Speak to any artist and they will have their creative heroes who they will always name as being a major influence on their art practice. For today's blog I have selected five painters who have inspired me at different stages of my own artistic development.
Fine artist John Pearce was my form tutor at Coleridge junior school in Crouch End, north London in the 1980s. He is foremost an incredible painter and draughtsman and his enthusiasm and knowledge of art and science was highly influential on me at school. He always encouraged my own artistic development... and continues to do so today. His depictions of leafy city gardens and local woodlands display a simple edginess and abstraction of design that allow the incredible amount of detail contained in each picture to breath. I recall one day at school being shown a photograph of a painting Blackberries in August (now hanging alongside Millais and Rossetti in London’s Guildhall) and I was mesmerised by the shear realism of the scene. Barely discernible at the back of the garden in the picture was a ball and I remember John telling me that it was a distraction when painting!
I first became familiar with this famous French Impressionist when seeing the exhibition 'Monet in the 90s' at the Royal Academy, London in 1990. The show presented his series paintings: works featuring localised landscapes painted at different times of day which captured the subtle nuances of rapid transient light. It included the famous Rouen Cathedral series, grainstacks, poplar trees and waterways in Normandy. The depictions of grainstacks were memorable because they appeared almost like still life compositions that featured strange fairy-cake like objects bathed in exaggerated and highly accentuated colour. I was influenced by Monet's use of laying colours side by side to create an optical mixing effect, something I would later experiment with on my art foundation course.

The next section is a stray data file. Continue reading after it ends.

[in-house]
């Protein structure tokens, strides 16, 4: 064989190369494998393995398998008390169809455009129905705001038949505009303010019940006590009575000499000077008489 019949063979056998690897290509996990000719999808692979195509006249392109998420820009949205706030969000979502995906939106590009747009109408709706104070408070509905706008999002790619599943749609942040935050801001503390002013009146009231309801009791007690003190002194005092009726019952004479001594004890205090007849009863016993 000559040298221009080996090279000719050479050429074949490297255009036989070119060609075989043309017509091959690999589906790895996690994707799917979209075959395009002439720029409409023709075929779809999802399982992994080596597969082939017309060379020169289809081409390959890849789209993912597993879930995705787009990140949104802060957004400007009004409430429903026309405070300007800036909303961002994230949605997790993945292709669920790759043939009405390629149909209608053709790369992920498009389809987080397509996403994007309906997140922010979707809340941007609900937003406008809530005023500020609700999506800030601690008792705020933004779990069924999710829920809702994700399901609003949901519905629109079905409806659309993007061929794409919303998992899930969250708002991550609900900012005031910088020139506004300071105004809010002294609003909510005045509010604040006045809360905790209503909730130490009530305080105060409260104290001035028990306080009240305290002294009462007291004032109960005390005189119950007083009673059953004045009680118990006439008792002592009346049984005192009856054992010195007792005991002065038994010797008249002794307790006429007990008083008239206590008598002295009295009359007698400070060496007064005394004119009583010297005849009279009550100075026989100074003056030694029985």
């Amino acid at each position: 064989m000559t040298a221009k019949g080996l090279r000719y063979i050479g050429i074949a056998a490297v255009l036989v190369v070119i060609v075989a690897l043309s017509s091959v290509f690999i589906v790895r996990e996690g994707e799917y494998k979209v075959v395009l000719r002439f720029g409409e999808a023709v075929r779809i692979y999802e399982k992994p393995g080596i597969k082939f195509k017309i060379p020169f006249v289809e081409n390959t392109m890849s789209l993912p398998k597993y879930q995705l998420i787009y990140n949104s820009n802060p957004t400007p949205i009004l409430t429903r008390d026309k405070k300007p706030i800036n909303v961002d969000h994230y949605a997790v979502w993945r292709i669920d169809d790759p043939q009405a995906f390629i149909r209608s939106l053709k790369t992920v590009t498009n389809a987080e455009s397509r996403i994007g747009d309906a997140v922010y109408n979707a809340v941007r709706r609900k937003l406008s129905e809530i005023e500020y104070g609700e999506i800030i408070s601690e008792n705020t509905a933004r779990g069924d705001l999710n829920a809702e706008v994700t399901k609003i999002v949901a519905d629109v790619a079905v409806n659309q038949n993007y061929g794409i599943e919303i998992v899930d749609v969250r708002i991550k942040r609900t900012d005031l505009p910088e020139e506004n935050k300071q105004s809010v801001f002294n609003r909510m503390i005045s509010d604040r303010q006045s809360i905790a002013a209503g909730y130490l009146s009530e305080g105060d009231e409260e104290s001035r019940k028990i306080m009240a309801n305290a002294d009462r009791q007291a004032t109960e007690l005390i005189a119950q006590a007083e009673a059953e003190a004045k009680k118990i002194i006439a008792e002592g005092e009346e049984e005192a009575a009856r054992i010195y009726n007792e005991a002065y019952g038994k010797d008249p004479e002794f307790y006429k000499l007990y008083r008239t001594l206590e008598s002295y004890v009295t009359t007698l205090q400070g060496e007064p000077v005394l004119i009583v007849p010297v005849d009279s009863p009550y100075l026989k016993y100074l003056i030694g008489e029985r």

Thiebaud’s depictions of contemporary American consumer objects, painted in the 1960s, such as gumball machines and mass produced foodstuffs have often been associated with the pop art movement, but the resemblance is superficial because he was primarily a painter and draughtsman who really enjoyed the personal feel and texture of paint. He also had a genuine appreciation of art theory, history and trying to solve the problem of image construction. Much of Thiebaud's technical ability was underpinned by his former career as a cartoon animator for Walt Disney, which gave a grounded and disciplined approach to the types of subject that he depicted. My favourite works of his, however, are the grubby contemporary Californian urban landscapes and simple observational pieces, such as Freeway Traffic, which come across as charming and thought provoking.
What I admire about contemporary artist Markey’s work is his highly simplified and fresh approach to observational painting. Using what appears on the surface as a limited colour palette and minimal brush strokes, he conveys the quiddity and mood of mundane places in a candid and realistic fashion. He has a confidence to tackle mundane and off-beat subjects such as aeroplane trails in the sky, suburban housing and retail estates, parking areas overlooking the sea on dreary rainy days etc.
Special mention goes to my friend and fellow art school student Andrew who has always had a fabulous natural ability and confidence to create pictures and, like Wayne Thiebaud, has a genuine and informed appreciation for art. Much of his work depicts his Cornish home environment, but the appeal of his pictures goes beyond the commercial nature of the subject matter. The paintings seem to be underpinned by an energetic and cursive line drawing which gives the work a vitality and decisiveness that is not seen in many other contemporary plein-air artists.